Do you shy away from using turnips in your baby food recipes? If so, is that because YOU dislike them… so you think your baby will too?
Then read on – because turnips really CAN be delicious if you know just how to choose and prepare them.
On this page we’re going to share with you some easy but truly tempting turnip recipes.
And hopefully we’ll convince you that those waterlogged (and, frankly, evil smelling!) veggies you may recall from your childhood are NOT what you’ll be serving up to your baby food connoisseur!
NOTE: Remember to check with your doctor before introducing turnips to your baby. The information provided here is for guidance only and does not replace professional medical advice.
Turnips – which are cruciferous vegetables related to broccoli and cabbage – contain plenty of vitamins and minerals to enhance your baby’s diet. Rich in vitamins A and C, turnips also provide
They contain phytonutrients, those important compounds that are believed to help prevent cancer.
What’s more, some people find that eating turnips can help relieve congestion, probably because of their high vitamin C content.
So a nice turnip puree may be just what the doctor ordered if your little one is suffering from a cold (more tips here for feeding a congested baby).
Some people have even reported some relief from the symptoms of asthma after eating turnips, another potential benefit to take into account!
Don’t let the reputation of turnips put you off!
Unfortunately, turnips have the reputation of being bitter and rather smelly!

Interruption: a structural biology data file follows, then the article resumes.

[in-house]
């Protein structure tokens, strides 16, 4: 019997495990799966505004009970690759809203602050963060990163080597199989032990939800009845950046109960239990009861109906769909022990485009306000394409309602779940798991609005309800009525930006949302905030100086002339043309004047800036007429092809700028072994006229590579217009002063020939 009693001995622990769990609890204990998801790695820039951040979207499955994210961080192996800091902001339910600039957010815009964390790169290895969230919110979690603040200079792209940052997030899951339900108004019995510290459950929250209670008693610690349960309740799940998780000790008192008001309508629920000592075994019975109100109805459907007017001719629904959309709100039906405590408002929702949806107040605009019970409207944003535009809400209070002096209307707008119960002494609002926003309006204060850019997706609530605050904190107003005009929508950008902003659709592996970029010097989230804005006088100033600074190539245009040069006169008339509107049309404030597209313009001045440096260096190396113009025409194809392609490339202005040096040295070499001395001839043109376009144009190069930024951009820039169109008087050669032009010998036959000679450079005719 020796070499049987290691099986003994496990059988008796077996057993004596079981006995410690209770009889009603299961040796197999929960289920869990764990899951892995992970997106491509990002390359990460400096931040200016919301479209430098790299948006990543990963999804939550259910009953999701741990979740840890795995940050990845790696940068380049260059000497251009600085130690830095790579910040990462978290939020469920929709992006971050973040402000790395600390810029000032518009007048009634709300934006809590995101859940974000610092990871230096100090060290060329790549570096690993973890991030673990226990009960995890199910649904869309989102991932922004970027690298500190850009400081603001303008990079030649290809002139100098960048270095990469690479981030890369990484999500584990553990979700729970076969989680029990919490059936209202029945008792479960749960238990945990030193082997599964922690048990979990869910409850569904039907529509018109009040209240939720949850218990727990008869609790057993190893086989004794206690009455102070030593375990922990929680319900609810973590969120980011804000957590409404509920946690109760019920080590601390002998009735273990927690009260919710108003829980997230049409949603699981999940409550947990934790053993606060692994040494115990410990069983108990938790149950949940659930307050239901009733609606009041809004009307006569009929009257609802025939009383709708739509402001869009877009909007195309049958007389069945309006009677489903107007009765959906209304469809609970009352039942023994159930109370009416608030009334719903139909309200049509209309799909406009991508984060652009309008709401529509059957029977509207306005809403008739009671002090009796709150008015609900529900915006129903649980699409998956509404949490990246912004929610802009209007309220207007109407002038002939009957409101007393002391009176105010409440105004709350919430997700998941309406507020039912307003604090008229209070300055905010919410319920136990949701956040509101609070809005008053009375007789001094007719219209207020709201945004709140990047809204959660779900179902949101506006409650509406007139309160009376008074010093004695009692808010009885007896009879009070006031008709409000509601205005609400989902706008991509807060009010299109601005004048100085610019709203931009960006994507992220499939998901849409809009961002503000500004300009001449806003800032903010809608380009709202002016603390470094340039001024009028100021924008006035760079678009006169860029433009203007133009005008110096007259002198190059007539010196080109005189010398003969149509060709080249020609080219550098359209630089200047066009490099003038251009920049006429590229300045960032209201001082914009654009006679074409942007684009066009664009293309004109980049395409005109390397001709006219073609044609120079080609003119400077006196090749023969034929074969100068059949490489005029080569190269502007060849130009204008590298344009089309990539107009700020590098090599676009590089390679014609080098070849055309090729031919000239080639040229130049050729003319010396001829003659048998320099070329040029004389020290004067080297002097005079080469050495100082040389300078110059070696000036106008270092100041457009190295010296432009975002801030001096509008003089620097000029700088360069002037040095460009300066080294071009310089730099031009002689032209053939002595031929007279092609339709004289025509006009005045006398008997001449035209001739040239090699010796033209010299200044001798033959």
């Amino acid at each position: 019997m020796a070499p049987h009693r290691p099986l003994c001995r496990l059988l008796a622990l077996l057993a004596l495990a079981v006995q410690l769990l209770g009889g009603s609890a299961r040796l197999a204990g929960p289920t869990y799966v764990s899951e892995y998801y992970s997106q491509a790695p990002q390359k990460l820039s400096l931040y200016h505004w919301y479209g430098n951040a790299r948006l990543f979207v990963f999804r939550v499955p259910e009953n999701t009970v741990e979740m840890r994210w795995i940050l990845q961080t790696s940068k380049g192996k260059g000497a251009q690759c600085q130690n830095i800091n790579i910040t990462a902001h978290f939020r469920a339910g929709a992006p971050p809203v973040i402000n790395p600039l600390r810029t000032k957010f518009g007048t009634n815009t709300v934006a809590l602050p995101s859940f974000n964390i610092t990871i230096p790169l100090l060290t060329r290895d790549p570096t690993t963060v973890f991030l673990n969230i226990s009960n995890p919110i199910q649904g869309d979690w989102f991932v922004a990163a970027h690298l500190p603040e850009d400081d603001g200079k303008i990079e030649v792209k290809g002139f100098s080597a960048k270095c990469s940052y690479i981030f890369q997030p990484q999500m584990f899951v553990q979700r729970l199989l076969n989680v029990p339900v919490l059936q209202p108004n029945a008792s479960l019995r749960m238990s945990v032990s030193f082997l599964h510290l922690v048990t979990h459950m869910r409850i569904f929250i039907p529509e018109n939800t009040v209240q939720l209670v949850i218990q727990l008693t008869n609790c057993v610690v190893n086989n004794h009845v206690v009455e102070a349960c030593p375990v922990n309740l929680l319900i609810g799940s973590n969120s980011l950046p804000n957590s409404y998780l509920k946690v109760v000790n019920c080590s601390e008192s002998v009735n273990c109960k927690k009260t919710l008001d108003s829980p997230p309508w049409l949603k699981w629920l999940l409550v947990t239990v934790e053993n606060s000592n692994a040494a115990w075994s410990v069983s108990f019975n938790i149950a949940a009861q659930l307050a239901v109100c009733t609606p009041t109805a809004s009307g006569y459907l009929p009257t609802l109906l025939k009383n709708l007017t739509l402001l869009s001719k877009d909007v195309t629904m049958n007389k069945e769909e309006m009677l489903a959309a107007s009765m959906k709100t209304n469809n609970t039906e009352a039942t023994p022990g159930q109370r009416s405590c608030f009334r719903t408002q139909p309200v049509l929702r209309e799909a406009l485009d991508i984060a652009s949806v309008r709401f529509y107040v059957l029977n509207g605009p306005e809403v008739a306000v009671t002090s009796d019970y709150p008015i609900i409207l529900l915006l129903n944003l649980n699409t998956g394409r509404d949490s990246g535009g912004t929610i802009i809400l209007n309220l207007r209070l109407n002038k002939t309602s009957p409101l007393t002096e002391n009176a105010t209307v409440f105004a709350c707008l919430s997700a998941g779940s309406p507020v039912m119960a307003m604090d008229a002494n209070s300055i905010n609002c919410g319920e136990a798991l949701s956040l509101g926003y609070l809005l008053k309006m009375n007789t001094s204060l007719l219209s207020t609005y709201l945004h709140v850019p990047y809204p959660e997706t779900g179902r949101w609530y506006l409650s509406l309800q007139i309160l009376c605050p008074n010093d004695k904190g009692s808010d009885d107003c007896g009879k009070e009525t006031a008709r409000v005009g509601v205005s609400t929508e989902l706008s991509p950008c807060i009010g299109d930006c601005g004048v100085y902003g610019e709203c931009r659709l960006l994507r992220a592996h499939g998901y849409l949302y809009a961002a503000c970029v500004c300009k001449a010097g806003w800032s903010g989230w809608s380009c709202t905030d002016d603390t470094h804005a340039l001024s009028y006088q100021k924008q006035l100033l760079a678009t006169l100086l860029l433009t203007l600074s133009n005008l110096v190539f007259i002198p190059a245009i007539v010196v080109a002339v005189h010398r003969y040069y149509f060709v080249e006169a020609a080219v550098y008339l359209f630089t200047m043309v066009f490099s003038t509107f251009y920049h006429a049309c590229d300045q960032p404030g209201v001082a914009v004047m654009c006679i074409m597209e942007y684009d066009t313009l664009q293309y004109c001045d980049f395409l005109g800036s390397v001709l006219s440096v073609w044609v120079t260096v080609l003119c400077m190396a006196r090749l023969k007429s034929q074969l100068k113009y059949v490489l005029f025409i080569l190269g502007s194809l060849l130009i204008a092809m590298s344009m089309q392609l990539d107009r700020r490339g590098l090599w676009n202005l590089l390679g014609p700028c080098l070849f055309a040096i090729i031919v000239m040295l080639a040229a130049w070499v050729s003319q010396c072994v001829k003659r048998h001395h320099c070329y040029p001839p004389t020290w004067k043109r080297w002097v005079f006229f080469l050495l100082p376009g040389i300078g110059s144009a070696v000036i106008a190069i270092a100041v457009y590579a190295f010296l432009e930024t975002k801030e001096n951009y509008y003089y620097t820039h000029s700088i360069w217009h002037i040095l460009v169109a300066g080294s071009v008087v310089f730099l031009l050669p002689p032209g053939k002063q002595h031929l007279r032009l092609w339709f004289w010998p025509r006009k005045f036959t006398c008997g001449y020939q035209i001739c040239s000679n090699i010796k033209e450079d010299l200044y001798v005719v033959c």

It’s true that larger, older turnips can produce quite an ‘aroma’ whilst they’re cooking and have a fairly pungent flavour that some may find unpleasant.
However, the secret is to ONLY buy turnips that are young and small – around the size of a ping pong ball.
They taste MUCH sweeter than larger turnips, their texture is better and they produce barely any smell at all during cooking. In fact, small turnips are SO good that they can be eaten raw (grated in a salad, for example); older turnips absolutely MUST be cooked.
Please note, though, that we don’t recommend introducing raw turnips to your baby – these can be saved for when he’s older and chewing well!
A good tip to eliminate bitterness in slightly larger turnips…
…is to cook them by boiling them in a little water, along with a peeled potato.
Any bitterness will be absorbed by the potato, which can then be discarded.
It’s also a good idea to boil larger turnips with the lid off. The smelly gases produced will dissipate into the air, rather than being absorbed back into the veggie and affecting the flavour.
Turnips can be introduced (with your doctor’s consent) from 6 months of age.
Some parents may be concerned that turnips cause gas (wind), although we’ve never found this to be a problem with young, sweet turnips. Luckily for us, our babies have always loved them!
If, however, you feel that your baby is prone to gas, then you may wish to wait until later in baby’s first year to introduce them.
We actually think it’s a good idea to get your baby accustomed to the flavour of turnips quite early, as they have that earthy, ‘vegetable-y’ flavour that can be quite difficult to introduce to older children.
Our experience has been that including earthy vegetables like turnips and swede (rutabaga) early on has made our children very receptive to veggies in general… and not just the more popular ‘sweeter’ vegetables like carrots and sweet potato!